REAL mode code which can only correctly run from a relative memory
location below 1MB).  

This means that systems with option ROM's cannot access a memory mapped
region above 1MB and (in general) all PCI device memory mapped regions
will be above 1MB.   This means that a PCI device with an option ROM
in a boot-time memory access constrained system MUST supply I/O space
in order for the option ROM to accesses the device during its INIT
phase and during system Boot-time.  System boot-time is defined as the
period of time when access to PCI devices is provided solely through
the use of the system BIOS and though the use of the expansion ROM code.
ALL PC-legacy machines (including ALL x86 based machines on the market
today) have this constraint.   If your device is to used for booting
the system then you MUST supply an I/O space BAR for status/control/data
path to your PCI device.   This is NOT a requirement of the PCI specification
but rather an IMPLICIT REQUIREMENT of the PC-legacy expansion ROM definition
and the fact that system BIOS will NOT assign memory mapped BAR's below 1MB.

The PCI Specification itself is quite clear on the fact that a PCI device
MUST provide a memory mapped interface BAR for its control/status/data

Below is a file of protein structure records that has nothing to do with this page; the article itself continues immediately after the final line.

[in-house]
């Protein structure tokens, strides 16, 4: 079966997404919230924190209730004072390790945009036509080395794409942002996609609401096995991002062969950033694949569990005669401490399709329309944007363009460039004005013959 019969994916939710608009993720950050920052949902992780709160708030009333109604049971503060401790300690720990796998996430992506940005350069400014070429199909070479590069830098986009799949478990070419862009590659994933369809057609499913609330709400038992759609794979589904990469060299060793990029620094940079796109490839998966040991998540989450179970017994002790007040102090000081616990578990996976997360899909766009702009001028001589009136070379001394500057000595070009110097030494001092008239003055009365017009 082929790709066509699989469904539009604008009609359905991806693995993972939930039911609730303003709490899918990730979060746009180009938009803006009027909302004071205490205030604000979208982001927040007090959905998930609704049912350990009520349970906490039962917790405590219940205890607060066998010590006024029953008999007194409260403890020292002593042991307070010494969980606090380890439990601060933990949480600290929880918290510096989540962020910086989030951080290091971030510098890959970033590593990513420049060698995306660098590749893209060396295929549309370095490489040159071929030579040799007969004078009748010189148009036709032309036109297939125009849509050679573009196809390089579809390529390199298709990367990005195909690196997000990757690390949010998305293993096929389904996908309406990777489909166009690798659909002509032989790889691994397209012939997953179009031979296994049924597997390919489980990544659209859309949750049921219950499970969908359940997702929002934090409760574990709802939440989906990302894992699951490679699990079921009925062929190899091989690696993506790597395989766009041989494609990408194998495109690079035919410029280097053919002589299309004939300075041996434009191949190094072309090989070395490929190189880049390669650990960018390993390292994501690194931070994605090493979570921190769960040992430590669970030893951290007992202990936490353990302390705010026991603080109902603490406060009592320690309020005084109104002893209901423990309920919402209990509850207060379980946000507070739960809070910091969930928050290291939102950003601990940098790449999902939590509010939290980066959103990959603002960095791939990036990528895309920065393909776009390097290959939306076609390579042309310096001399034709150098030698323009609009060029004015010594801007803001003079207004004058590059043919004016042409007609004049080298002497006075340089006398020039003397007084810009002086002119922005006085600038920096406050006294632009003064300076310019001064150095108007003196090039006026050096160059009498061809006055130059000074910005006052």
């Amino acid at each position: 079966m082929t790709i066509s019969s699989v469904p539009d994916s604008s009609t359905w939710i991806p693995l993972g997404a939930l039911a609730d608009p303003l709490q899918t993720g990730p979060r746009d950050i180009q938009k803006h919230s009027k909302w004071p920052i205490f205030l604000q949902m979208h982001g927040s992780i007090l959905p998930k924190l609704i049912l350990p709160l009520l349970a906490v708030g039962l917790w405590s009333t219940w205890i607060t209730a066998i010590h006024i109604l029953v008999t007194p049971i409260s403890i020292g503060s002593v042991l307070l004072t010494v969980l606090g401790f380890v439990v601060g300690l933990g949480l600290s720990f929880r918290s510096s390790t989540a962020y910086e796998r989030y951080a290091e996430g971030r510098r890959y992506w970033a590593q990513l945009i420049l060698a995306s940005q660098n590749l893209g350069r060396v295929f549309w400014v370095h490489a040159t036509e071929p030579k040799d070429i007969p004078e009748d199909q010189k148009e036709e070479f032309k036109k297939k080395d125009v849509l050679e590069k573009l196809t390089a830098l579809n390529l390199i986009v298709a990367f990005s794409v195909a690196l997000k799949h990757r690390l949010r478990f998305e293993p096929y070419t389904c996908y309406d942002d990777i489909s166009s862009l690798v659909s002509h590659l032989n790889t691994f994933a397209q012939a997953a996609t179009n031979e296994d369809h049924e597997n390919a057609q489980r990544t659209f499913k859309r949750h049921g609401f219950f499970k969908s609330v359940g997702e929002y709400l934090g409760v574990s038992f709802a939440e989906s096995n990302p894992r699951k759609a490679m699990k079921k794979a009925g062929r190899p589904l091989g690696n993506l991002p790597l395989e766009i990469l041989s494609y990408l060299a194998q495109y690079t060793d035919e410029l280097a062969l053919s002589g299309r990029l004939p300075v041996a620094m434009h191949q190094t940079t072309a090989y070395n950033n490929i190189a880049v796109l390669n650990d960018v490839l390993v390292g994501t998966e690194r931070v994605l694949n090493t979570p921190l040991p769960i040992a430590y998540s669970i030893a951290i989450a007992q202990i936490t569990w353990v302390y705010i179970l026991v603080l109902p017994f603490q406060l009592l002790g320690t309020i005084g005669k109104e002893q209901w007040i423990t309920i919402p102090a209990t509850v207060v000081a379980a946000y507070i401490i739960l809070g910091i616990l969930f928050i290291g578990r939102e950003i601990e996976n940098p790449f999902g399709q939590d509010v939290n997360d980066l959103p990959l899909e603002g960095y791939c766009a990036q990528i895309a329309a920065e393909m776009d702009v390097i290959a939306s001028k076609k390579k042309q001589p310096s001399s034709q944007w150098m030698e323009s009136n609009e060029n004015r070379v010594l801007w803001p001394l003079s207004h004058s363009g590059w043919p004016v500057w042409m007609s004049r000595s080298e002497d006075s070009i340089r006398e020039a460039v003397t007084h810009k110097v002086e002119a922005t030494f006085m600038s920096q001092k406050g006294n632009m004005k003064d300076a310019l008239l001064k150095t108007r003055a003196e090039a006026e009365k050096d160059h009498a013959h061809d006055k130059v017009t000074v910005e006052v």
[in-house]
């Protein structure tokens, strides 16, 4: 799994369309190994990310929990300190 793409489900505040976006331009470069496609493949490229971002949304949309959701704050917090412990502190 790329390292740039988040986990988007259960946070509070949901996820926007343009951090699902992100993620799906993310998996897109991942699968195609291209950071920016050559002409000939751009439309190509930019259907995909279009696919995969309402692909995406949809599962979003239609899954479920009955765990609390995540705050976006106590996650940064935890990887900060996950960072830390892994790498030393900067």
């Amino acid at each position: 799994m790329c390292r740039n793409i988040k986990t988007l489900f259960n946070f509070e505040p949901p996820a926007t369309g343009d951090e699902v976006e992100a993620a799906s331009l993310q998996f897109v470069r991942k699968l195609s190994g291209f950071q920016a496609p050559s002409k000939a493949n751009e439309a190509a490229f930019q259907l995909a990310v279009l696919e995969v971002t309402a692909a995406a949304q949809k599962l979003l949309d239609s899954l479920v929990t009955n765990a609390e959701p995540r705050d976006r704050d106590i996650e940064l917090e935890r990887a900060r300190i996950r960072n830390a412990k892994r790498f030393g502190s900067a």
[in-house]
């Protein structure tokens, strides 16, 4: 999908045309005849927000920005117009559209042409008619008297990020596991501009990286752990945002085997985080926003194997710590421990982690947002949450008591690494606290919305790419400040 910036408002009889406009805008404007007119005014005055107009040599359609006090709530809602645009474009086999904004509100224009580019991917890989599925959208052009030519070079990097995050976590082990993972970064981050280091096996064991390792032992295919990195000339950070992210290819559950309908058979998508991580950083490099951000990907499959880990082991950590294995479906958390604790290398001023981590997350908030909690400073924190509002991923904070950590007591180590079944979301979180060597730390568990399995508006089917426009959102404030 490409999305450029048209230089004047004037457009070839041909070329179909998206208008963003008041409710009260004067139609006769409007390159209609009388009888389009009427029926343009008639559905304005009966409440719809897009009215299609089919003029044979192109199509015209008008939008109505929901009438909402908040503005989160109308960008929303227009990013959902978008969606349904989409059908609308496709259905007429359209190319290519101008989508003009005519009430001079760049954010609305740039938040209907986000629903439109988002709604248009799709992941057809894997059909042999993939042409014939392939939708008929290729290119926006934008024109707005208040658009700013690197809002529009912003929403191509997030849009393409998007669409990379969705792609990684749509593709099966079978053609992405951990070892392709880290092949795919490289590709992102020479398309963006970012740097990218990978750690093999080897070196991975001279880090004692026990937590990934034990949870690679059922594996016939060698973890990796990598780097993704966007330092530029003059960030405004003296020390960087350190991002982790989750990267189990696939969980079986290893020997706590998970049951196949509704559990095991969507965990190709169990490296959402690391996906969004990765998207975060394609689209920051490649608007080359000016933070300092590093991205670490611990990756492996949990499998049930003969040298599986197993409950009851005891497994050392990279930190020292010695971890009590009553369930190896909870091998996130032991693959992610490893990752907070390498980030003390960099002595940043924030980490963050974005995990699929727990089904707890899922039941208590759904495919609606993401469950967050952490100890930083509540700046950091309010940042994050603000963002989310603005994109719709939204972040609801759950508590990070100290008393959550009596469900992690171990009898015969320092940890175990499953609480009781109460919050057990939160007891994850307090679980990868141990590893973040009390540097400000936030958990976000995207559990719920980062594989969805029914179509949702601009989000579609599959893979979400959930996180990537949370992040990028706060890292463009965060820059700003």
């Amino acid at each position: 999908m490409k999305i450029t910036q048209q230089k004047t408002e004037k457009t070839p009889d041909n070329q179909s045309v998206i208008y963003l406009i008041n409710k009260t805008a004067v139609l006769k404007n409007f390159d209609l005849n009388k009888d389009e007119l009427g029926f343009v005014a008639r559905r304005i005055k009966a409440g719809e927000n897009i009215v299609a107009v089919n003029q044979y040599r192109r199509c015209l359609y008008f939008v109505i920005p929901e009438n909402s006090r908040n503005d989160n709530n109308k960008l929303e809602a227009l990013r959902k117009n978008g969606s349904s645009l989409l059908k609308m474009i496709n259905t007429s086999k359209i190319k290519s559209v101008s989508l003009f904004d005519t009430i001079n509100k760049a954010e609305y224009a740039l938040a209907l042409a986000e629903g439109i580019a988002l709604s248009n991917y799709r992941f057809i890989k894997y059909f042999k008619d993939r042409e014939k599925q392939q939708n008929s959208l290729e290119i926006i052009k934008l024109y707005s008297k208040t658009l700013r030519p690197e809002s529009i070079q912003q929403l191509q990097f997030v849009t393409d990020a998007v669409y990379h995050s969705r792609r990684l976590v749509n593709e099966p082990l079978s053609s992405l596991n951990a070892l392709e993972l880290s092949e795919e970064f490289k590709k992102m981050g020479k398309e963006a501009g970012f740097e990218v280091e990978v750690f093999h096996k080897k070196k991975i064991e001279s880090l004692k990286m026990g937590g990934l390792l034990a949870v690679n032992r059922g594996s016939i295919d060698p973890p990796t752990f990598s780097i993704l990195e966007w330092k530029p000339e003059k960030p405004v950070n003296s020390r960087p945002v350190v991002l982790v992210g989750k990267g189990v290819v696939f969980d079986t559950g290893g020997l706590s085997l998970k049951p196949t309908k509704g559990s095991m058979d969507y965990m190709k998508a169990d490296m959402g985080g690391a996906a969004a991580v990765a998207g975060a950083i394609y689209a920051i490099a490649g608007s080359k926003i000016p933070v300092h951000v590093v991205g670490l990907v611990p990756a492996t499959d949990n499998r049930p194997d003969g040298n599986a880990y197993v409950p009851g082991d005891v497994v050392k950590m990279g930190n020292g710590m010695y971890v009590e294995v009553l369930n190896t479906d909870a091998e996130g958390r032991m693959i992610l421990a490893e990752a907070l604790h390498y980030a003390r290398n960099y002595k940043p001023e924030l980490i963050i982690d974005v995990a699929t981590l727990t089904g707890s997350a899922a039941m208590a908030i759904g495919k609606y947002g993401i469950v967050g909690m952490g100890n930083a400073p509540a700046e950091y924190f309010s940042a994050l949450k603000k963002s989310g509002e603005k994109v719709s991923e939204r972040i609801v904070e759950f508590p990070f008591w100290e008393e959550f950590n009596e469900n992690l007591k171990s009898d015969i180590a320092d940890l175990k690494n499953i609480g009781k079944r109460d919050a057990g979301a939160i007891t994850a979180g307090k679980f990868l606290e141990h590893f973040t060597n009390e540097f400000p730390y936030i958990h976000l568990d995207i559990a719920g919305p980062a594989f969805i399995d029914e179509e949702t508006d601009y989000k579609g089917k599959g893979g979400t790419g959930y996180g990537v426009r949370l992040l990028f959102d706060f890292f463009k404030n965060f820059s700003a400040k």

functions because all systems support memory mapping and some systems support
only memory mapping.   What is less clear is that designers of bootable
devices MUST also supply a I/O interface IF they wish their device to work
correctly on the PC-x86 architecture of today.   If they do not have an I/O
interface then their expansion ROM will have no way of transfering data or
doing control/status functions since the expansion ROM will NOT be able
to access the high memory (above 1MB) memory mapped device functions of the
device.

Further, as described by others on this thread already, the devices I/O 
function must be broken up into 256 byte chunks in order allow the system
BIOS to place all such functions into the aliases of the 0-FFh range of
a 4K chunk.    This later restriction is based on the fact that some 16-bit
ISA devices were specifically designed to avoid conflicts with 10-bit I/O
devices and yet have more I/O function registers.  The 16-bit devices did
this by using one 10-bit I/O address range, and then using every alias
of the 10-bit address.   The devices themselves were 16-bit devices and
decoded address bits 10-15 so that they could destinguish the high aliases
of their 10-bit address.   The other 10-bit device would not decode these
aliases since they were aliases of th 10-bit address which did not belong
to them.   (Very few devices had this 16-bit alias quality.  The PCI spec
writers did us a diservice by requiring the 256 byte limit to maintain
compatiblity with these dying devices...)   Anyway, the 0-FFh region of
a 4K chunk is reserved to the system, and the high aliases of this region
are off-limits to the old alias using 16-bit ISA devices.  So the aliases
of the 0-FFh region are used to stick the I/O address BAR requests of PCI